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Left-brain, right-brain … top- and bottom-brain?

The human brain isn't as clearly separated as we once thought — as Concordia research has helped show
August 13, 2015

Left brain / right brain theory Image courtesy of Mercedes-Benz (click to enlarge)

Today, right-brain aficionados the world over — Bill Gates? Barack Obama? Lady Gaga? — celebrate International Left-Handers Day. But for how much longer?

The popular left-brain / right-brain theory ascribes different functions to the two hemispheres, with the projected result that left-dominant thinkers with right-hand control are more analytical and logical, while right-dominant thinkers with left-hand control are artistic and intuitive.

As the theory’s originator Roger W. Sperry said when he accepted his Nobel Prize in 1981, "The great pleasure and feeling in my right brain is more than my left brain can find the words to tell you."

However, more recent studies seem to indicate that this distinction is far from set in stone. A science writer for NPR summed up the new direction in 2013:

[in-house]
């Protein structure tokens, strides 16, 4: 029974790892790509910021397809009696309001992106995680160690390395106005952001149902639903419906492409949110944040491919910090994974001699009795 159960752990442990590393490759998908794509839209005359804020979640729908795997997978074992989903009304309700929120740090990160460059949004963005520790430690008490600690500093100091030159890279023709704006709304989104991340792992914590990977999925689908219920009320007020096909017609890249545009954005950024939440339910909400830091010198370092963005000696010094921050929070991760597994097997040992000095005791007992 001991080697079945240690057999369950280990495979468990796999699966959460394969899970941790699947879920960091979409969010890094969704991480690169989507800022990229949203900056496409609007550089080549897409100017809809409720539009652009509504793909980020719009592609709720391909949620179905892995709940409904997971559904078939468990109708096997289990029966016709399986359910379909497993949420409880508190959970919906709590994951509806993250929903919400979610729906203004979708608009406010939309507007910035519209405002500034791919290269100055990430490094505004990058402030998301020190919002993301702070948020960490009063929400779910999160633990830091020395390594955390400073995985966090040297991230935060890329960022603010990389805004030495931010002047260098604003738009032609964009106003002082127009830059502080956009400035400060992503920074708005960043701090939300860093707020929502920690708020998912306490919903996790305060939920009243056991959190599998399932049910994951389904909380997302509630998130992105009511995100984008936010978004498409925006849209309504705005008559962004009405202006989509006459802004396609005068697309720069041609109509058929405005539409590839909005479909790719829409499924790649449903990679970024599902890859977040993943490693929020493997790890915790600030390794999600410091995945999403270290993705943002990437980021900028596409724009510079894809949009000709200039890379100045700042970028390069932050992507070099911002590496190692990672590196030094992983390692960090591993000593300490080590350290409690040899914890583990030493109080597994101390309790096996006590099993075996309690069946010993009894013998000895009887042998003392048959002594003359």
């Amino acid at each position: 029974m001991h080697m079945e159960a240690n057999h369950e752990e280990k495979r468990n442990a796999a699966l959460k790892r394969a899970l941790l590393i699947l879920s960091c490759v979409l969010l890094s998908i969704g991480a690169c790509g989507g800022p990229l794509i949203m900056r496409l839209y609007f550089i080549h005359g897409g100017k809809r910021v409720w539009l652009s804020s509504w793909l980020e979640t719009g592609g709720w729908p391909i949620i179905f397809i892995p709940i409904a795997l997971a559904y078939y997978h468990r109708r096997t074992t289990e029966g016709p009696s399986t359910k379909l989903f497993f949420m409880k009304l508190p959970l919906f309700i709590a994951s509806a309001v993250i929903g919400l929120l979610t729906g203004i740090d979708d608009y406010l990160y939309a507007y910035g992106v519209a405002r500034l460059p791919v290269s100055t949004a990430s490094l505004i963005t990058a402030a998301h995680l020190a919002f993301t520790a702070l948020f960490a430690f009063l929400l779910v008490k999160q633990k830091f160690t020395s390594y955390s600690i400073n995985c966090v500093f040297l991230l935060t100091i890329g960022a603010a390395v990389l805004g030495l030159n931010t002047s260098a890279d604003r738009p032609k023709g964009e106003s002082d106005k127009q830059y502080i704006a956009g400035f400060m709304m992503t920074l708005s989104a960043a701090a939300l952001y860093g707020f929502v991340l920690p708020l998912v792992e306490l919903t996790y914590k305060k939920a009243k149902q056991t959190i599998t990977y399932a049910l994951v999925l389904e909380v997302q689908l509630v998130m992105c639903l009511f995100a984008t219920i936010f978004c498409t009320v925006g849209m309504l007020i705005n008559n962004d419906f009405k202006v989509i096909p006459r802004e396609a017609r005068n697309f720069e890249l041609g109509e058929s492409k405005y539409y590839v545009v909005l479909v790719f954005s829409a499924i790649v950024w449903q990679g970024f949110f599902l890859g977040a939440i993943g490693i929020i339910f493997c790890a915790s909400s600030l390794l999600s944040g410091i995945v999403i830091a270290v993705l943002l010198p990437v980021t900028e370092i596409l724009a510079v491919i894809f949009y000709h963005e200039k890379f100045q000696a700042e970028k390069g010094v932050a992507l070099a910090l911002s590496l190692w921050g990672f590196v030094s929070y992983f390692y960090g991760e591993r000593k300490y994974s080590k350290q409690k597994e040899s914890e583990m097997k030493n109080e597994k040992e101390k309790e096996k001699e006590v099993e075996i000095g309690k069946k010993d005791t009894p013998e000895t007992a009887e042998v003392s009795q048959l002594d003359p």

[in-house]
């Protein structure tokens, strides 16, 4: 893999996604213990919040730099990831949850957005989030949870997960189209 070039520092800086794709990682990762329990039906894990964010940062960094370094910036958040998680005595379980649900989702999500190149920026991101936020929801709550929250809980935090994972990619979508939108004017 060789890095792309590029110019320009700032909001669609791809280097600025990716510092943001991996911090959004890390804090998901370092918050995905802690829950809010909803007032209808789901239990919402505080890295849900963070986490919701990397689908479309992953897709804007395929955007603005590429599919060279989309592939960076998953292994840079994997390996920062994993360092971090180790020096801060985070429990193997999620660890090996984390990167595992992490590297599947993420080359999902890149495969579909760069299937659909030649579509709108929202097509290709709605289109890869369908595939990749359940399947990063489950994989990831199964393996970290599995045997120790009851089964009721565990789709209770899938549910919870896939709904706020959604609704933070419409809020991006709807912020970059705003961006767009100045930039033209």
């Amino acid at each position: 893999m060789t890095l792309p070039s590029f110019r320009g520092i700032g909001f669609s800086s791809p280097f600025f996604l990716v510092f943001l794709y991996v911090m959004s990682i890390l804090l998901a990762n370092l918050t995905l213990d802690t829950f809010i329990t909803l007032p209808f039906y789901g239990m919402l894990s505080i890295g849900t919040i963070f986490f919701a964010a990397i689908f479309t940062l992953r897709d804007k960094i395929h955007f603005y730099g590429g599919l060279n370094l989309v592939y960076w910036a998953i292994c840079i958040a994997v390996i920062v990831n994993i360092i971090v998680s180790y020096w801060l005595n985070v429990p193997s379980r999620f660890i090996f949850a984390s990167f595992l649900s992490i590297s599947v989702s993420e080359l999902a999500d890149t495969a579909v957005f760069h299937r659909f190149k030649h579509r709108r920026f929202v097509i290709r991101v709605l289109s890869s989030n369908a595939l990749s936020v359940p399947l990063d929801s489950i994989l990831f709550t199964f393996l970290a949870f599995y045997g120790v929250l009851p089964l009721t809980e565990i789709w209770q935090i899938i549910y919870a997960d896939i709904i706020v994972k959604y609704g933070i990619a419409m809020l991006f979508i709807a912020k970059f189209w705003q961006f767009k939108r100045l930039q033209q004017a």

One highly publicized paper, summarized at The Guardian, failed to find evidence that individuals tend to have stronger left- or right-sided brain networks … A book by Stephen M. Kosslyn and G. Wayne Miller argues that the left / right brain divide is largely bogus, and should instead be replaced by a top brain / bottom brain distinction.

Christine Beckett, an associate professor in Concordia’s Department of Music, bucked the trend as far back as 2008, when she presented research indicating that the human brain isn’t as clearly separated as we once thought — particularly where her specialty is concerned.

"With music, the brain lights up like a Christmas tree on both sides," she said. "It calls on the whole brain.”

The findings stem from Beckett’s ongoing work with the International Laboratory for Brain, Music and Sound Research (BRAMS), a collaboration of universities devoted to the study of music cognition with a focus on neuroscience.

"There's a lot we don't know," she said. "It's a field that's only been around for 20 or 30 years, and there are still many questions to answer."

In fact — research by Virginia Penhune, chair of Concordia's Department of Psychology and a founding member of BRAMS, suggests that musical training before the age of seven has a significant effect on brain development.

According to a study published by the Journal of Neuroscience, test subjects who started lessons at a younger age had stronger connections between motor regions, which are the parts of the brain that help you plan and carry out movements.

Find out more about Christine BeckettVirginia Penhune and the International Laboratory for Brain, Music and Sound Research (BRAMS)


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